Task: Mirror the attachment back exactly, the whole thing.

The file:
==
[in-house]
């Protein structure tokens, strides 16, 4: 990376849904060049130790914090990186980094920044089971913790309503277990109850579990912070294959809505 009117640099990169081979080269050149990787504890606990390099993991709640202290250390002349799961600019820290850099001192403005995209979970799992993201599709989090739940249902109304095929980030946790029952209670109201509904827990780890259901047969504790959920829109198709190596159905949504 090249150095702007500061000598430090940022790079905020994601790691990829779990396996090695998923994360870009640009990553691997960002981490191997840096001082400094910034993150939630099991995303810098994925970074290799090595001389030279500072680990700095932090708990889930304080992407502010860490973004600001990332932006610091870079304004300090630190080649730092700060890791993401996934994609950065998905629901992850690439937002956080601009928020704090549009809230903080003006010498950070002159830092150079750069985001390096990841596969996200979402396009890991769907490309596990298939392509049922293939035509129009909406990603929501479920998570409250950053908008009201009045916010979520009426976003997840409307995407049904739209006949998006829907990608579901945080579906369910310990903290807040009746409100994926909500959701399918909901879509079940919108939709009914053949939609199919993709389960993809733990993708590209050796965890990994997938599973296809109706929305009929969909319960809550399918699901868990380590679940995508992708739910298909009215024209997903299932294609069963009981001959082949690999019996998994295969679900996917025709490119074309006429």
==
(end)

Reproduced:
[in-house]
């Protein structure tokens, strides 16, 4: 990376849904060049130790914090990186980094920044089971913790309503277990109850579990912070294959809505 009117640099990169081979080269050149990787504890606990390099993991709640202290250390002349799961600019820290850099001192403005995209979970799992993201599709989090739940249902109304095929980030946790029952209670109201509904827990780890259901047969504790959920829109198709190596159905949504 090249150095702007500061000598430090940022790079905020994601790691990829779990396996090695998923994360870009640009990553691997960002981490191997840096001082400094910034993150939630099991995303810098994925970074290799090595001389030279500072680990700095932090708990889930304080992407502010860490973004600001990332932006610091870079304004300090630190080649730092700060890791993401996934994609950065998905629901992850690439937002956080601009928020704090549009809230903080003006010498950070002159830092150079750069985001390096990841596969996200979402396009890991769907490309596990298939392509049922293939035509129009909406990603929501479920998570409250950053908008009201009045916010979520009426976003997840409307995407049904739209006949998006829907990608579901945080579906369910310990903290807040009746409100994926909500959701399918909901879509079940919108939709009914053949939609199919993709389960993809733990993708590209050796965890990994997938599973296809109706929305009929969909319960809550399918699901868990380590679940995508992708739910298909009215024209997903299932294609069963009981001959082949690999019996998994295969679900996917025709490119074309006429």